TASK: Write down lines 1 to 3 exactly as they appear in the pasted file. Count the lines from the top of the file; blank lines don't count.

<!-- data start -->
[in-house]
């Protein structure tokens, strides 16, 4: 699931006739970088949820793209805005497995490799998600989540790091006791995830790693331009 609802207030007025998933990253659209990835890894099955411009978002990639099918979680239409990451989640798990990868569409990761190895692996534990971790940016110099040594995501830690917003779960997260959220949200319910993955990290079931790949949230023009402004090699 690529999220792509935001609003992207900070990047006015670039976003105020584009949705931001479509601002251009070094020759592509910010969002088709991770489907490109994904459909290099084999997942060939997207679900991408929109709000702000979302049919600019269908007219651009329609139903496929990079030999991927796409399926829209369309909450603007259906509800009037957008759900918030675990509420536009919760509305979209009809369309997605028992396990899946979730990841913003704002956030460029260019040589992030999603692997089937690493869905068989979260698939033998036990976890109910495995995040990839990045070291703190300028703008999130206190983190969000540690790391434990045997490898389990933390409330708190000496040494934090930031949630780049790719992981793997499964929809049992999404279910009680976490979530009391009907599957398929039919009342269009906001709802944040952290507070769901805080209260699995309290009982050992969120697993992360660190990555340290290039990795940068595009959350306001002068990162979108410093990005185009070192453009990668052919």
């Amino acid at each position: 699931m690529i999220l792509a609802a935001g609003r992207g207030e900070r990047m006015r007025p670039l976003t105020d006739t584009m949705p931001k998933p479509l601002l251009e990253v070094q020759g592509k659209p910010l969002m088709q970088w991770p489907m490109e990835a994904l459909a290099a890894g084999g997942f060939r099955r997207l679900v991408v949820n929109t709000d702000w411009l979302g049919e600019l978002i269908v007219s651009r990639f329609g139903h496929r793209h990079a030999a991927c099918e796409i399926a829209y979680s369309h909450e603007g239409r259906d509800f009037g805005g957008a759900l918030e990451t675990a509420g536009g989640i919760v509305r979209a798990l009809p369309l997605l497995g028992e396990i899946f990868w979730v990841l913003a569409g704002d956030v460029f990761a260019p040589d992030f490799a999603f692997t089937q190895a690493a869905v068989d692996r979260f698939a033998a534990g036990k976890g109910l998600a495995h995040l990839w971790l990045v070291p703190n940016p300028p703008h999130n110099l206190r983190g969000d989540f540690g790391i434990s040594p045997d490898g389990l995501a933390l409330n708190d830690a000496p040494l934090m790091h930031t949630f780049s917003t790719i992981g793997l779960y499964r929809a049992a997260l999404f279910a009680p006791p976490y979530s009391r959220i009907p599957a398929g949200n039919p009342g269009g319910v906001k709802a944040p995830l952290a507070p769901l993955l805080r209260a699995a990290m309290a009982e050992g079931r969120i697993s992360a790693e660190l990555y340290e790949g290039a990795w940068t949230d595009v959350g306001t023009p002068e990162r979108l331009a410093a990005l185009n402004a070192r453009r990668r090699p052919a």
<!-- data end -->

[in-house]
């Protein structure tokens, strides 16, 4: 699931006739970088949820793209805005497995490799998600989540790091006791995830790693331009 609802207030007025998933990253659209990835890894099955411009978002990639099918979680239409990451989640798990990868569409990761190895692996534990971790940016110099040594995501830690917003779960997260959220949200319910993955990290079931790949949230023009402004090699 690529999220792509935001609003992207900070990047006015670039976003105020584009949705931001479509601002251009070094020759592509910010969002088709991770489907490109994904459909290099084999997942060939997207679900991408929109709000702000979302049919600019269908007219651009329609139903496929990079030999991927796409399926829209369309909450603007259906509800009037957008759900918030675990509420536009919760509305979209009809369309997605028992396990899946979730990841913003704002956030460029260019040589992030999603692997089937690493869905068989979260698939033998036990976890109910495995995040990839990045070291703190300028703008999130206190983190969000540690790391434990045997490898389990933390409330708190000496040494934090930031949630780049790719992981793997499964929809049992999404279910009680976490979530009391009907599957398929039919009342269009906001709802944040952290507070769901805080209260699995309290009982050992969120697993992360660190990555340290290039990795940068595009959350306001002068990162979108410093990005185009070192453009990668052919």
């Amino acid at each position: 699931m690529i999220l792509a609802a935001g609003r992207g207030e900070r990047m006015r007025p670039l976003t105020d006739t584009m949705p931001k998933p479509l601002l251009e990253v070094q020759g592509k659209p910010l969002m088709q970088w991770p489907m490109e990835a994904l459909a290099a890894g084999g997942f060939r099955r997207l679900v991408v949820n929109t709000d702000w411009l979302g049919e600019l978002i269908v007219s651009r990639f329609g139903h496929r793209h990079a030999a991927c099918e796409i399926a829209y979680s369309h909450e603007g239409r259906d509800f009037g805005g957008a759900l918030e990451t675990a509420g536009g989640i919760v509305r979209a798990l009809p369309l997605l497995g028992e396990i899946f990868w979730v990841l913003a569409g704002d956030v460029f990761a260019p040589d992030f490799a999603f692997t089937q190895a690493a869905v068989d692996r979260f698939a033998a534990g036990k976890g109910l998600a495995h995040l990839w971790l990045v070291p703190n940016p300028p703008h999130n110099l206190r983190g969000d989540f540690g790391i434990s040594p045997d490898g389990l995501a933390l409330n708190d830690a000496p040494l934090m790091h930031t949630f780049s917003t790719i992981g793997l779960y499964r929809a049992a997260l999404f279910a009680p006791p976490y979530s009391r959220i009907p599957a398929g949200n039919p009342g269009g319910v906001k709802a944040p995830l952290a507070p769901l993955l805080r209260a699995a990290m309290a009982e050992g079931r969120i697993s992360a790693e660190l990555y340290e790949g290039a990795w940068t949230d595009v959350g306001t023009p002068e990162r979108l331009a410093a990005l185009n402004a070192r453009r990668r090699p052919a």